The highly anticipated first two episodes of Lost season 6, the final chapter in the hit series’ run, aired back to back this evening on ABC. The two-hour premiere was a virtual whirling dervish of activity and a pure icon of what Lost theories are made of: Two alternate realities, alternating; one death; one maybe-death followed by a maybe-resurrection; and a slew of divergent paths crisscrossing over and over again. Ready to know what happened on the Lost season 6 premiere and itching for some new Lost theories? Buckle up: I’m ready to recap, review and theorize.
Lost season 6 episode 1, appropriately and simply titled LAX, begins with Jack looking out the window of doomed Oceanic Flight 815. He’s seated across the aisle from Rose, a fellow crash survivor, but he doesn’t know her. The two have a brief conversation, and then there’s turbulence. It subsides, and then there’s more turbulence, and the average Lost viewer would expect the plane to crash at this point.
But it doesn’t. Bernard, Rose’s husband who we learned during Lost season 1 had been in the plane’s restroom when it went down on The Island, returns to his seat. And life continues on, suggesting that Juliet had successfully detonated the bomb at the close of season 5, and that all of the drama had been -poof! – erased with a bang.
Just to further the theory that the plan worked, the camera drops down below the plane, and goes underwater. After trolling around, it comes to rest on the foot of the statue that stood on The Island, completely submerged. Perhaps, to add to the treasure trove of Lost theories, in his new, altered reality, Jacob isn’t dead because John Locke never made it to The Island to begin with. But I’m getting ahead of myself.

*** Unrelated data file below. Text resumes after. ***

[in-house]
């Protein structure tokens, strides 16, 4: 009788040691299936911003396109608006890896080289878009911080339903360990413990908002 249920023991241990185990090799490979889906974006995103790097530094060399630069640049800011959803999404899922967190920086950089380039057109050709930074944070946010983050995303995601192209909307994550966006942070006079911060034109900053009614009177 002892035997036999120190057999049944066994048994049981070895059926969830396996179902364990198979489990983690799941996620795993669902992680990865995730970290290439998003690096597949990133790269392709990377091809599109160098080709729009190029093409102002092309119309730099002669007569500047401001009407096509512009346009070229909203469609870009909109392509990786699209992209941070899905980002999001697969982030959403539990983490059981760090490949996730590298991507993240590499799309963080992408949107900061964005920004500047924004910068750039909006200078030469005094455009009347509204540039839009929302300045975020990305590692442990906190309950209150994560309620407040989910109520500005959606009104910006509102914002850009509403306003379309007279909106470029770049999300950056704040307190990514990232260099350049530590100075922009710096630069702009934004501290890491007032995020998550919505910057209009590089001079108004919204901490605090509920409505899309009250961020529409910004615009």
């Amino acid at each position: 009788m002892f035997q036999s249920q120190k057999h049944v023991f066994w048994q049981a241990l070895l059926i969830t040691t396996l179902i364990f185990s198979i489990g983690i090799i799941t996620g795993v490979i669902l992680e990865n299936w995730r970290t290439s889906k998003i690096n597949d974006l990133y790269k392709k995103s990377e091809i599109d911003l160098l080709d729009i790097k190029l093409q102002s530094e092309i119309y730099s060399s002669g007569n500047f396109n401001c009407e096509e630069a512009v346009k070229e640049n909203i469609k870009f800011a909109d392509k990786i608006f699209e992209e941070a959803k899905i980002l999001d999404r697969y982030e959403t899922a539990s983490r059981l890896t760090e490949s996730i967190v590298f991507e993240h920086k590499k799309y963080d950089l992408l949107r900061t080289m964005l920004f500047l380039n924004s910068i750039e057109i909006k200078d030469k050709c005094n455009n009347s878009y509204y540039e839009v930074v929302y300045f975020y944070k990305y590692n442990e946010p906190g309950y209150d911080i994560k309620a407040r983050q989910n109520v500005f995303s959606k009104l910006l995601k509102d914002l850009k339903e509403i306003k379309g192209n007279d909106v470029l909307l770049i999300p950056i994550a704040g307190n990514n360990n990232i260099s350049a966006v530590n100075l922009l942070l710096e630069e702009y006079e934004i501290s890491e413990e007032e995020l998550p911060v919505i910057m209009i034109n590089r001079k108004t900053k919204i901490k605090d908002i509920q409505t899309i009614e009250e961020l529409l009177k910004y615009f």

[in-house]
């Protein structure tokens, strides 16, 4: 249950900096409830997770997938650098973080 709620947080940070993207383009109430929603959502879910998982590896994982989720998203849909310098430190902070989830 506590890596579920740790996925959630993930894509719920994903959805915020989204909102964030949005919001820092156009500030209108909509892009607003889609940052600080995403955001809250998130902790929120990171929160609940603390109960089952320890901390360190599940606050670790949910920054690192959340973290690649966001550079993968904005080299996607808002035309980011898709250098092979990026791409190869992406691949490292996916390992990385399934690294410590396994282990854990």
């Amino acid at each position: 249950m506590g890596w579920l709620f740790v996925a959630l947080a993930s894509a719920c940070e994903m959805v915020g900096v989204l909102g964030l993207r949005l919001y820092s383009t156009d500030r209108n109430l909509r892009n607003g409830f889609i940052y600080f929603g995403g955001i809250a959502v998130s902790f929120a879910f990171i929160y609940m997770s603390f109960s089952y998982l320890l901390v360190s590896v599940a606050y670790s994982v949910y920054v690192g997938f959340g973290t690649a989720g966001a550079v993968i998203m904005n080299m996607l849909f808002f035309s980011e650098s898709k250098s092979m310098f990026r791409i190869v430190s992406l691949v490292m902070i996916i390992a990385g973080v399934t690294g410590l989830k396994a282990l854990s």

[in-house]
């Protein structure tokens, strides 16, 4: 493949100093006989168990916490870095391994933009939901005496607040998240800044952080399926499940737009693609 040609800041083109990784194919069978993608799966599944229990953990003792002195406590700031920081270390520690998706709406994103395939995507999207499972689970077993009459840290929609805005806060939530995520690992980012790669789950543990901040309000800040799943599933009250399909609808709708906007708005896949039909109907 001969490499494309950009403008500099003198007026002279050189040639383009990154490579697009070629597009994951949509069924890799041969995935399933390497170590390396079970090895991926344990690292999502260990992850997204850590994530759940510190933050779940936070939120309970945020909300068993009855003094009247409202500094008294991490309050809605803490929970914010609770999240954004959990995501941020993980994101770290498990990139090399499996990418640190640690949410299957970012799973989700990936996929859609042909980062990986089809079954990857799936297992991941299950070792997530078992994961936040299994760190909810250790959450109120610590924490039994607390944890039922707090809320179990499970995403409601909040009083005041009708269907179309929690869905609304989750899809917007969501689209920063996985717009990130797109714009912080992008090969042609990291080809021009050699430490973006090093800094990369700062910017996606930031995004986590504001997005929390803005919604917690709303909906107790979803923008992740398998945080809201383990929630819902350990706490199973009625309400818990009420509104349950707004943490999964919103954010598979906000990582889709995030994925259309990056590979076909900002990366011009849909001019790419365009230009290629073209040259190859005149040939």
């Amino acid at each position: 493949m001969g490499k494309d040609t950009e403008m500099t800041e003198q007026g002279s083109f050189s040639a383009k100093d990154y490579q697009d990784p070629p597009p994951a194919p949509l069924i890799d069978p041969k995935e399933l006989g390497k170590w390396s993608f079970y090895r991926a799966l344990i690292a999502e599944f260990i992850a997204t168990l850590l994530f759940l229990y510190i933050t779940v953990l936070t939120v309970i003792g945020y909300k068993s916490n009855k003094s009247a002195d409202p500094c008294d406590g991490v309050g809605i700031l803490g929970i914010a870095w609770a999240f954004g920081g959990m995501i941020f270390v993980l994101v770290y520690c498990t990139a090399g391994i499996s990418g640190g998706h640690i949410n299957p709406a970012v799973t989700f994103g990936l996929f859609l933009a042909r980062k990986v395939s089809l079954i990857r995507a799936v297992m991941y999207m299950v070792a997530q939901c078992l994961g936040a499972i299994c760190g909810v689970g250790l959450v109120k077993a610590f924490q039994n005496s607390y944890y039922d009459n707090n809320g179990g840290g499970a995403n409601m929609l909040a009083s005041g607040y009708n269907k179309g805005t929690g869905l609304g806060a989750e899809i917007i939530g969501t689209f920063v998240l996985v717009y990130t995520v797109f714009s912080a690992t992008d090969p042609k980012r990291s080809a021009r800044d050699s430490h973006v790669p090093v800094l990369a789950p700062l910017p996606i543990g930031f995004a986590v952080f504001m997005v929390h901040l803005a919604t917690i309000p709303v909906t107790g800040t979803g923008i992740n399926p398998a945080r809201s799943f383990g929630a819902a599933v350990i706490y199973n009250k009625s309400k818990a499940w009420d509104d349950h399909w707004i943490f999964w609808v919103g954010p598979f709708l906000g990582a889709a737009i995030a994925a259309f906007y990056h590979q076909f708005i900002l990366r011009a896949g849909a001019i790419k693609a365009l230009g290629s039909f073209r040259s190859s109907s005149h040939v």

The next scene of Lost season 6 episode 1 introduces the second possible reality in equally confusing fashion. It opens with Kate high in a tree, her ears ringing and unable to hear. She calls out for help, and comes across Miles, Jack and Sawyer. They’re all dismayed to see that they seem to have traveled forward in time again: The destroyed Swan Station Hatch is still there. Sawyer is furious with Jack, which effectively extends the ‘Sawyer versus Jack’ drama we’ve all come to know and love. Kate hears a cry for help and the group begins digging, suddenly aware that Juliet somehow survived the blast as well and is trapped underneath the rubble.
From here on out throughout Lost season 6 episode 1, we’re treated to segments of one reality followed by segments of the other, jumping from the plane to The Island like pieces strategically moved on a chess board, with the characters living out their alternate lives in each place.
I’ll touch on Island happenings first. Although Sawyer is able to get to Juliet, she dies in his arms after asking for (and receiving) a kiss, and saying that there’s something important she has to tell him. (How maddening would that be if we weren’t aware that Miles, who is handily with Sawyer, could read the minds of dead people?) Miles later tells Sawyer that Juliet had simply said “it worked”, which although nonsensical, makes sense since we’re aware of the whole alternate reality deal. But how could Juliet have known that the bomb blast had worked, and that an entire second reality was out there somewhere? And why does she change her tune after initially lamenting to Sawyer that it didn’t work? Lost theories anew sprout.
Other Island sequence highlights include Hurley receiving a visit from the one-hour dead Jacob, who tells him to take the badly injured Sayid to the temple, and more bizarre drama from the faux John Locke, also known as Jacob’s nemesis. We do learn, definitively, that Jacob’s nemesis is indeed the Black Fog that plagued The Island, Ben’s Others and the members of the Dharma Initiative during the previous seasons of Lost. So naturally, this lends credence to the Lost theory that faux-John Locke is a very, very bad… well, whatever he is. In this reality, The Island and all of the people on it are probably in big trouble.